Six Years Since Tran Huynh Duy Thuc’s Trial: The Struggle Continues

Tran Van Huynh with Thucs photo

The Parents of three prominent political prisoners. Left to right: Ms. Nguyen Thi Tram (Le Quoc Quan’s Mother); Mr. Tran Van Huynh (Tran Huynh Duy Thuc’s Father); Nguyen Thi Kim Lien (Dinh Nguyen Kha’s Mother).

This coming January 20th marks six years since Tran Huynh Duy Thuc’s trial. Three other dissidents who were tried at the same time– Le Cong Dinh, Nguyen Tien Trung, and Le Thang Long have been released. Thuc remains in jail as he received the longest sentence – 16 years of imprisonment and 5 years of probation. The struggles of Thuc in prison and of his family to defend him and advocate for his release continue.

In prison, Thuc continues to advocate for the rights of prisoners. Recently, Thuc and fellow prisoners requested the right to access and comment on the drafting of the criminal code, prior to its adoption on November 27, 2015. The prison authorities refused to accommodate their requests, under the rationale that “prisoners are not citizens.” Dinh Nguyen Kha, another political prisoner who is held in the same prison as Thuc, told his mother that Thuc was mistreated in jail because he stood up for the rights of the prisoners. Indeed, the prison authorities have been making Thuc’s communication with his family, as well as his access to information, very difficult.

Since October 2015, the prison administration has placed a glass partition between Thuc and his family when they visit, forcing them to talk through a phone. This was a disappointment for Thuc’s family, who always came in a big group (10 family members at a time), sat together with him, and gave him some family ambiance only one hour a month. Now with the glass partition which prevents any contact, each of his family members must talk to him separately on the phone. Thuc’s family refused to use the phone, and instead they talked loudly so that the other side of the partition could hear. His family presumes that it was built mainly to prevent direct gestures of affection between Thuc and his family, as well as to make it easier for the authorities to record their conversations through the phone.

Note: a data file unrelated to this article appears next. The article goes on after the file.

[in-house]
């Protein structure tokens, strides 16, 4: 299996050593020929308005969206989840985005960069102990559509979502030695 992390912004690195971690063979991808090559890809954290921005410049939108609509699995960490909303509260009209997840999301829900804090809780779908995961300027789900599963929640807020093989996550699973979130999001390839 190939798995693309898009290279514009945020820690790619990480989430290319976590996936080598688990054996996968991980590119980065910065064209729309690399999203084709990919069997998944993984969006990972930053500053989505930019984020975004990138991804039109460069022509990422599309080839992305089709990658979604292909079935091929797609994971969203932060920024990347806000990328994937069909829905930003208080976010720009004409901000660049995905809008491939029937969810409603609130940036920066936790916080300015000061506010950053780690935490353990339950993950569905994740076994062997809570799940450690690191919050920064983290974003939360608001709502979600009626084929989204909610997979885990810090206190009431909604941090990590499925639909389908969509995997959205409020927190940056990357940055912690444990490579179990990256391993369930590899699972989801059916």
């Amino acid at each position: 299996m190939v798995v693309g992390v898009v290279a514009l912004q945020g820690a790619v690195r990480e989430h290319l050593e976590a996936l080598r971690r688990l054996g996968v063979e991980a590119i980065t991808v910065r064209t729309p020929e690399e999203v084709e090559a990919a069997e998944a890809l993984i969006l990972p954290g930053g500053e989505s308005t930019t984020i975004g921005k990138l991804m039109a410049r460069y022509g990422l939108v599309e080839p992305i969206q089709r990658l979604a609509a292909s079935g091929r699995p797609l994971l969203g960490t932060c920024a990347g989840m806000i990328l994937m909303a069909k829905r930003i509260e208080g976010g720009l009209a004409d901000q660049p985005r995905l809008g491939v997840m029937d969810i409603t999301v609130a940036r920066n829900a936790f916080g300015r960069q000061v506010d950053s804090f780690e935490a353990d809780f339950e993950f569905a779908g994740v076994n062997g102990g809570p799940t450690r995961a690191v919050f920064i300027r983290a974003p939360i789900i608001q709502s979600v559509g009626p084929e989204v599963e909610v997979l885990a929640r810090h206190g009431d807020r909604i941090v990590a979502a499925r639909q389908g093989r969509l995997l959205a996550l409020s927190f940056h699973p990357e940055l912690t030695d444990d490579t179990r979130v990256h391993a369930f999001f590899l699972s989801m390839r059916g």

November 29, 2015 was Thuc’s sixth birthday in prison. His family released on the Internet a short voice message from Thuc, in which Thuc encouraged people to confidently exercise their human rights. In December 2015, when the family came to visit, the prison authorities received them in a heavy atmosphere and threatened that their right to visit could be suspended because of the release of the recording on the Internet. When the family tried to tell Thuc an important message through the phone, the wardens announced that the phone was not working and they could not use it. Only after Thuc’s family protested and told the prison authorities that they would let the international community know about this mistreatment did the authorities let the visit continue.

Thuc’s family shared on their Facebook page for Thuc that Thuc is in good health and spirits and determined in his beliefs. Thuc should not be imprisoned in the first place, however. To quote Thuc’s message on his sixth birthday in jail: “However well the criminal code is revised, if there are still judicial sentences that imprison people for ‘activities aiming to overthrow the people’s government’ only because a person advocates for a better government, people will not be able to exercise their human rights and will remain in fear.”

Vietnam’s legal reforms remain useless if people like Thuc continue to be harassed and imprisoned. Vietnam’s commitment to international human rights remains empty if domestic law allows the government to persecute citizens because of their expression and activities advocating for peaceful changes.

Thuc is not forgotten. Actions are still being taken all over the world for his release. Please contact us if you want to join the global forces in demanding justice for Thuc.

© 2016 The 88 Project